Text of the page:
Dismukes, who has a Montgomery mailing address but said he has family near Decatur, on Aug. 26 distanced himself from Bowling. He said his motivation for running the ad was exclusively to warn voters about Childers’ checkered past, not to benefit Bowling.
“We’re not involved with Tab Bowling. I’m not with Leverage Public Strategies. Forwarding Alabama (FATPAC) has nothing to do with Leverage Public Strategies,” Dismukes said then.
Dismukes’ LinkedIn page said he was with Leverage Public Strategies, the company where Bowling’s campaign manager works, from 2017 to present, but Dismukes said that was out of date and he no longer is an employee of the company.
According to Bowling, however, Dismukes has had frequent contact with Bowling as a contractor for Leverage Public Strategies.
Bowling said he was with Dismukes last week “whenever he came over to do some videos for commercials related to our campaign, but nothing related to the PAC, except I think I made a joke or something during our time together.”
Neither Dismukes nor the company he owns, Strategy Management, show up in Bowling’s campaign disclosures because he is paid by Leverage Public Strategies, Bowling said.
Bowling and Dismukes also spent time together before the Aug. 25 election.
“The videos that you see of me on Facebook for the general election were done by Dalton,” Bowling said, adding that his campaign manager contracts with Dismukes directly to do the video work.
“She contracts out to Dalton. He’s like on a 1099 (for independent contractors),” Bowling said.
Bowling’s campaign reports disclose $4,568.77 in payments to Leverage Public Strategies between Oct. 4 and Aug. 3.
PAC's registration date
The anti-Childers ad included the following disclosure: "Paid for by Forwarding Alabama Together PAC … Not authorized by any candidate or candidate committee." At the time the ad ran, however, no such PAC was registered with the Secretary of State’s Office.
FATPAC’s registration was not completed until the day after the election, and it listed Dismukes as its chairman.
The first and only financial disclosure, filed Wednesday, reports that FATPAC received the Frazier contribution Monday, six days after the election and more than a week after the ad ran on Facebook. Also Wednesday, according to the disclosure, the PAC made three expenditures. Two of the expenditures, for a total of $1,300, went to Tuscaloosa-based Strategy Management LLC. Dismukes owns Strategy Management.
While the financial disclosure more than a week after the election prevented voters from knowing that Frazier funded the anti-Childers ad until after they cast their ballots, Alabama Secretary of State John Merrill on Thursday said it did not appear to violate campaign finance laws.
“If you go by the letter of the law, there were no violations that we’ve been able to uncover to this point,” Merrill said.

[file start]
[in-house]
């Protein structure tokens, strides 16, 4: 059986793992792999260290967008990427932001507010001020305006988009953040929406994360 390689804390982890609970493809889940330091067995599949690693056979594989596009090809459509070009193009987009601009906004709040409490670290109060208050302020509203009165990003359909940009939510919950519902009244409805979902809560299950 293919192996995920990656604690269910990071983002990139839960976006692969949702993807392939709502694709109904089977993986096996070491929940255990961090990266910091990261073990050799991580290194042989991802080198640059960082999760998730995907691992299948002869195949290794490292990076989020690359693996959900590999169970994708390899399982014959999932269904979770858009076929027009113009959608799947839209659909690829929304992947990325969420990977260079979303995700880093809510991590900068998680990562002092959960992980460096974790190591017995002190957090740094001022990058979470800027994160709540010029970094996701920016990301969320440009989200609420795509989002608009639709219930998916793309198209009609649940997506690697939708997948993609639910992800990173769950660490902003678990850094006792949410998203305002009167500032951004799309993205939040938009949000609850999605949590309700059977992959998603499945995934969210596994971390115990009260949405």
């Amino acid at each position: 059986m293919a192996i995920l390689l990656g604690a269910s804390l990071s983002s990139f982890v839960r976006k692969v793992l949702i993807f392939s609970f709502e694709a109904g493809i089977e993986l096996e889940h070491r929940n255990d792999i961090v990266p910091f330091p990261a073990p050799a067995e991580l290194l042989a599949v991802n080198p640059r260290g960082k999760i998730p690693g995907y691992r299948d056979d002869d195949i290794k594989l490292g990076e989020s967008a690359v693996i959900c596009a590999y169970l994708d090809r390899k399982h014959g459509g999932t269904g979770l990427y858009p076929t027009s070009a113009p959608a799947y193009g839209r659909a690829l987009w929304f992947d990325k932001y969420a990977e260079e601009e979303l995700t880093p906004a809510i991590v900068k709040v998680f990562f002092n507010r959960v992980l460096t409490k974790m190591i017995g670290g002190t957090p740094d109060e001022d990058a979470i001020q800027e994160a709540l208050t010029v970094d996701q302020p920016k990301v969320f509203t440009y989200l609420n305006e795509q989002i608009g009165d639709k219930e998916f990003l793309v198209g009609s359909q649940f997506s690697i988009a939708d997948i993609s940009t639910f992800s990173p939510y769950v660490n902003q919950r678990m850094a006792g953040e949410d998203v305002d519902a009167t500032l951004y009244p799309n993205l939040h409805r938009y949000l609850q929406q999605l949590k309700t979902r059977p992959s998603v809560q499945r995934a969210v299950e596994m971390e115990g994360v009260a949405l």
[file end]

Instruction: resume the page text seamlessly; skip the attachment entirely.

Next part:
He said he had concerns both about the post-election disclosure of Frazier’s contribution to the PAC, and that the contribution was reportedly received well after the ad had run and the election was over.
“Now obviously we know … that certain things had to be in place in order for this to move forward, and know the contribution was coming. They just fixed it where it wasn’t going to be introduced publicly until it was too late for anybody to do anything,” Merrill said. “Obviously we know, and you know, that (Dismukes) told them to give the check or the cash transfer or whatever it was on that date. That’s obvious. That doesn’t just happen by happenstance.”
Merrill said Dismukes took advantage of a loophole that can only be fixed through legislative action.
Contacted Friday about the added wrinkle that Frazier indicated he made the contribution to FATPAC at Bowling’s suggestion, Merrill’s press secretary Grace Newcombe responded by email. “Without more details, we cannot determine if this is in compliance with state law,” she said.
Contribution arrived Monday
Dismukes on Thursday said he did nothing illegal, and that his intent was not to prevent voters from knowing about the Frazier contribution until after the election was over.
He declined to discuss any conversations with Frazier about the anti-Childers ad, but he said he could not know with certainty that Frazier would contribute the $2,500 until it arrived Monday. He said there were no financial transactions to disclose until his PAC received the contribution, and until the PAC was invoiced for and paid the money to the company he owns, Strategy Management.
He compared it to a routine household transaction.
“So you may have said, ‘I would like to replace my front door,’ and someone’s going to say, ‘That will cost $500.’ You say ‘That’s great, let’s do it.’ Once they complete the work, they bill you $500, you give them $500, and that would be the date of the transaction,” he said.
He said if his goal had been to delay disclosure, he could have legally done so in such a way that the contribution and expenditures were not made until September and thus were not included in a report until October.
“If I really wanted to circumvent the law, I could have waited to check my P.O. Box (to pick up Frazier’s contribution) one day. I could have invoiced myself later,” Dismukes said. “There are a number of ways to get around that, but I’m not going to do that. I’m being 100% transparent here, 100% honest. If there’s a gap (in the law) anywhere, that’s not for me to decide.”
He said the reason he decided to create the ad was to respond to a negative ad run by Childers that slammed Bowling. The timing of his ad, and thus of the disclosures, was dictated by the fact Childers ran the anti-Bowling ad the week before the election.
Dismukes said he personally created the anti-Childers ad, through his company Strategy Management.
“I didn’t feel (Childers) was being honest and transparent about the whole thing. So I decided, OK, I’m going to make an ad. And it was up to me to either pay for it myself — and you can see I loaned the committee $300, I’m personally invested in this as well. So it’s up to me to either cover the entire thing, in which case my contribution would have been shown, or it’s up to me to find someone else to (contribute). I fundraise and find the money,” he said.
Bowling said he does not understand why Frazier would suggest he steered him to make the contribution to FATPAC.
"This is beginning to stink," Bowling said Friday. "It’s not weird from my side. I can’t speak about what others might be doing, but as it relates to Tab Bowling, I’m not connected to this."